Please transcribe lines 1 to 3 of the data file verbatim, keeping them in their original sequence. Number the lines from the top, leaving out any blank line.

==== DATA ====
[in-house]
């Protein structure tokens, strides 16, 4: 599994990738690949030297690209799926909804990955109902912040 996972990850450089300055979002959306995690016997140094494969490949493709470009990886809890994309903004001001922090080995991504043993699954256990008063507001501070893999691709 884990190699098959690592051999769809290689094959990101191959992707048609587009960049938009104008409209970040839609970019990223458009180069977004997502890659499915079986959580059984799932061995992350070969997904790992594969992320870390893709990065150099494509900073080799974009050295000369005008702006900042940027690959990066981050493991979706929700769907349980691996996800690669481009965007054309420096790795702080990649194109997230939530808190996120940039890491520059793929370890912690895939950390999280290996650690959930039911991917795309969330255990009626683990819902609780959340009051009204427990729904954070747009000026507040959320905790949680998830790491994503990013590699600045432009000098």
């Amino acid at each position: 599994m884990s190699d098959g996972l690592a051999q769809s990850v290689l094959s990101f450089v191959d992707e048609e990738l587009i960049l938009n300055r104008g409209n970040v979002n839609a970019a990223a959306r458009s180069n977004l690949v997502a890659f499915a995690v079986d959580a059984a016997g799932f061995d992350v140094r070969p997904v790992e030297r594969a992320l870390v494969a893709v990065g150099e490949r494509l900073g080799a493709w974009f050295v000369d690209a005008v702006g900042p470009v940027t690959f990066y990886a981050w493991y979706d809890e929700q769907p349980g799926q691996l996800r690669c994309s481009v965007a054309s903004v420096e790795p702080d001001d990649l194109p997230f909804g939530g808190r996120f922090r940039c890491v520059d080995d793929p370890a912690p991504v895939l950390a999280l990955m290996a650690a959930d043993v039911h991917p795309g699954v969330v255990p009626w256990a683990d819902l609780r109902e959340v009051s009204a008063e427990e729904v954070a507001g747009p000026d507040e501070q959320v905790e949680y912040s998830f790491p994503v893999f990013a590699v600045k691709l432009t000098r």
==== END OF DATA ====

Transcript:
[in-house]
């Protein structure tokens, strides 16, 4: 599994990738690949030297690209799926909804990955109902912040 996972990850450089300055979002959306995690016997140094494969490949493709470009990886809890994309903004001001922090080995991504043993699954256990008063507001501070893999691709 884990190699098959690592051999769809290689094959990101191959992707048609587009960049938009104008409209970040839609970019990223458009180069977004997502890659499915079986959580059984799932061995992350070969997904790992594969992320870390893709990065150099494509900073080799974009050295000369005008702006900042940027690959990066981050493991979706929700769907349980691996996800690669481009965007054309420096790795702080990649194109997230939530808190996120940039890491520059793929370890912690895939950390999280290996650690959930039911991917795309969330255990009626683990819902609780959340009051009204427990729904954070747009000026507040959320905790949680998830790491994503990013590699600045432009000098």
């Amino acid at each position: 599994m884990s190699d098959g996972l690592a051999q769809s990850v290689l094959s990101f450089v191959d992707e048609e990738l587009i960049l938009n300055r104008g409209n970040v979002n839609a970019a990223a959306r458009s180069n977004l690949v997502a890659f499915a995690v079986d959580a059984a016997g799932f061995d992350v140094r070969p997904v790992e030297r594969a992320l870390v494969a893709v990065g150099e490949r494509l900073g080799a493709w974009f050295v000369d690209a005008v702006g900042p470009v940027t690959f990066y990886a981050w493991y979706d809890e929700q769907p349980g799926q691996l996800r690669c994309s481009v965007a054309s903004v420096e790795p702080d001001d990649l194109p997230f909804g939530g808190r996120f922090r940039c890491v520059d080995d793929p370890a912690p991504v895939l950390a999280l990955m290996a650690a959930d043993v039911h991917p795309g699954v969330v255990p009626w256990a683990d819902l609780r109902e959340v009051s009204a008063e427990e729904v954070a507001g747009p000026d507040e501070q959320v905790e949680y912040s998830f790491p994503v893999f990013a590699v600045k691709l432009t000098r």